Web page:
William was Sheriff and Alderman, of Norwich in 1554, Mayor in 1561, and Principal Registrar to the Bishop of Norwich. When he became Mayor of Norwich, he invited the Duke of Norfolk, the Earl of Northumberland (this must have been Sir Henry Percy, born 1532,died 1585,(8th Earl of Northumberland), and other Lords, with their retinues, to the Civic feasts, at the new Hall, now St. Andrews Hall. They expressed a great deal of satisfaction with their generous reception. He was according to a copy of the original Bill for the feast, as being elected for the second time Mayor of Norwich, in the fourth year of the reign of Queen Elizabeth 1st, who he was very close to at the time.
The copy I have of the feast cost £215s11d. Who upon that occasion entertained those I mentioned above, and some Gentry of the Country, also the speech of Mr. Johnny Martin, a wealthy citizen at the dinner, after grace was said.
"This is the speech by Johnny Martin. Maister Mayor, and may it please your worship, you have feasted us this day like a King, God bless the Queens grace, we have fed plentifully, and now William I can speak plain English. I heartily thank you, Maister Mayor and so we do all, answer boys, answer bravo, Bravo, your beer is pleasant, and potent, and will soon catch us by the caput, and stop our manners. And so, Huzza (a shout of Joy) for Mayor and our good Dame Mayoress. Huzza for his Noble grace of Norfolk, there he sits, God save him. Huzza for all of this jolly company, and all our friends round the County, who have a penny in their purse, and an English heart in their bellies."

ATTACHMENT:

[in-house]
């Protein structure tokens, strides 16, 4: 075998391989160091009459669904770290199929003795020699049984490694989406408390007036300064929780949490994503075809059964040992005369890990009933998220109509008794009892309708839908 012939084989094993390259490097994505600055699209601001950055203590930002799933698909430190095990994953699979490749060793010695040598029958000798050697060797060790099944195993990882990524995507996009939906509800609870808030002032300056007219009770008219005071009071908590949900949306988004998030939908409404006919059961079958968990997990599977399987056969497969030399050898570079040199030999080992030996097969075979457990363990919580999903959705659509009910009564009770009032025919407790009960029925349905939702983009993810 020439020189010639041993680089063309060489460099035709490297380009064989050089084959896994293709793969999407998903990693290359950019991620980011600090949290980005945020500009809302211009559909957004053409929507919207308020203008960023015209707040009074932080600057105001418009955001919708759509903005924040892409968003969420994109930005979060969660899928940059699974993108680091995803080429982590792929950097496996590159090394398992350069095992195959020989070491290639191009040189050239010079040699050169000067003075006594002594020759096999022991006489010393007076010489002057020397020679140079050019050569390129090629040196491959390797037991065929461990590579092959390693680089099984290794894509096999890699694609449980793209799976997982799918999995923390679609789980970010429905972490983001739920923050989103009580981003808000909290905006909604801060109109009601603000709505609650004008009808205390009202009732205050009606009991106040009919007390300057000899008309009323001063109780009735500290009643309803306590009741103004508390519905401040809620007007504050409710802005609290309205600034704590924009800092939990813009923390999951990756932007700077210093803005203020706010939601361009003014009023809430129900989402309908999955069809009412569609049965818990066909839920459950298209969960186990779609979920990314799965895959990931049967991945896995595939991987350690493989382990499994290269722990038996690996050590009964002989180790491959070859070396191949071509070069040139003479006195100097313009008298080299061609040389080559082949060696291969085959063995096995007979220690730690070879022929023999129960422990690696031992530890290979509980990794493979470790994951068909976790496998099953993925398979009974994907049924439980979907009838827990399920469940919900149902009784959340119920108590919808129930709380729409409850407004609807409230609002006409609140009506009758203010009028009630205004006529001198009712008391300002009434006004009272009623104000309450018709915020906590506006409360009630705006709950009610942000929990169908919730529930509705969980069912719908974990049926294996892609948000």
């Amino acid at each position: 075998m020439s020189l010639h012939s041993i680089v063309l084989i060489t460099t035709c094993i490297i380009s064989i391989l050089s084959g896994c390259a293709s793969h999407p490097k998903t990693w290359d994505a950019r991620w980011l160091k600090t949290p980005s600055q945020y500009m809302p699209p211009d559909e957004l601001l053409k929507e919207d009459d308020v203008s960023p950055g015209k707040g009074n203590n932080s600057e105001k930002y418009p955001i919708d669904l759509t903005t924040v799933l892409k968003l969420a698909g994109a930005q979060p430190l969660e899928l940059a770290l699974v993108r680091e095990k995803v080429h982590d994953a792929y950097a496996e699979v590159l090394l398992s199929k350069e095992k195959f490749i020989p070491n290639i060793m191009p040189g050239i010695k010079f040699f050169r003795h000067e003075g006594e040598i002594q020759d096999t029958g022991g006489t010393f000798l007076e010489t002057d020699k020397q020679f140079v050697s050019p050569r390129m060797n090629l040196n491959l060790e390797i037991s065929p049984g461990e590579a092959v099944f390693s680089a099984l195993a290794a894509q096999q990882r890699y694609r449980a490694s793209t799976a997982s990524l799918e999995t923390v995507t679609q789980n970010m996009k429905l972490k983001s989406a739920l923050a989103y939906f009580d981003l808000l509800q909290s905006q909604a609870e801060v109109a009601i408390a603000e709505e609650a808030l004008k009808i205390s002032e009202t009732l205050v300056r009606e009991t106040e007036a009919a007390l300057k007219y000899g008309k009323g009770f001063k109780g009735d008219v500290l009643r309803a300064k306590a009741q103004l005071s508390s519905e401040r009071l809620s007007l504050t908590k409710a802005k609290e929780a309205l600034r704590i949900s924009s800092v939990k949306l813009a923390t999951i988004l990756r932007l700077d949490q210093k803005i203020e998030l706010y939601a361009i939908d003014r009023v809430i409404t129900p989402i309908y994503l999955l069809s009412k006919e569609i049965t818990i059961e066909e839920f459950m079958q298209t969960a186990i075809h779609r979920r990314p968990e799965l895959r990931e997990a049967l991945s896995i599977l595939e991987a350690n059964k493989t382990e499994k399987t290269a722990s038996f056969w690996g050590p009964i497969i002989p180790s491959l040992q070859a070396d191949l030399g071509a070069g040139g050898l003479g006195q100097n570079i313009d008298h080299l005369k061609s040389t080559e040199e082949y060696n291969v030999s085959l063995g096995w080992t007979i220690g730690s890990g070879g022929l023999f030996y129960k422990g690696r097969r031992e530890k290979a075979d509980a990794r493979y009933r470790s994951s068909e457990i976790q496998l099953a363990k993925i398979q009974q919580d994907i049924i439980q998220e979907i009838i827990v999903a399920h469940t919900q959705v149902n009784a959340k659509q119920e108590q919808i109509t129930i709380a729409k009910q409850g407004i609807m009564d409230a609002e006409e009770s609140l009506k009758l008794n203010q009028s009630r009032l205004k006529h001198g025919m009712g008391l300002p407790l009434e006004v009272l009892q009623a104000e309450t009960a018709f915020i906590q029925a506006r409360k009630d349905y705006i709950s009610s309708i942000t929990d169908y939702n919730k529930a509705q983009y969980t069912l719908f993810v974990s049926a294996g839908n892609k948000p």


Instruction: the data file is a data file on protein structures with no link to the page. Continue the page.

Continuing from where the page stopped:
We now go to Arminghall or Ameringhhall, which is about three miles from Norwich South, The Old Hall was a building both picturesque and quaint, and possessed features of especial interest, notably in its elaborate porch and doorway.
The Hall was probably owned in the Reign of Queen Elizabeth, by one of the Mingay family. It has to be William Myngaye Citizan and Elderman of Norwich, who had a lease in the 3rd year of Elizabeths reign, of the site of the Manor, from the Dean and Chapter of Norwich. Again in the 4th year of Elizabeth as a Farmer of their Manor of Arminghall, he held his first Court.
The Priory of the White Friars or Carmelites at Norwich, after the dissolution, was demised (24th Elizabeth) for 1000 years, and the same by mesne assignments, came into the possession of Anthony Myngay, born 1589. He was Williams Nephew of Norwich, and it is supposed that he brought from it the beautiful South Porch, and inner door, also other architectural remains of the 14th century, and the 15th, which he incorporated into the Old Hall at Arminghall. A merchants mark attributed by Mackarell to J. Mingay a grocer, is carved in stone on a shield on the porch. When the Hall was demolished in 1900, the Arch was taken to Gressenhall. By now it was owned by a London dealer. An American buyer had been found, but the County Museums service had been offered a 50 per cent grant towards the cost of the Arch, by the Victoria and Albert Museum. In 1998 it is still in the New Court Complex at Norwich, when I took a photo of it in 1994,it looked as good as new. I also have a large sketch of the Manor, from the Norwich Archives.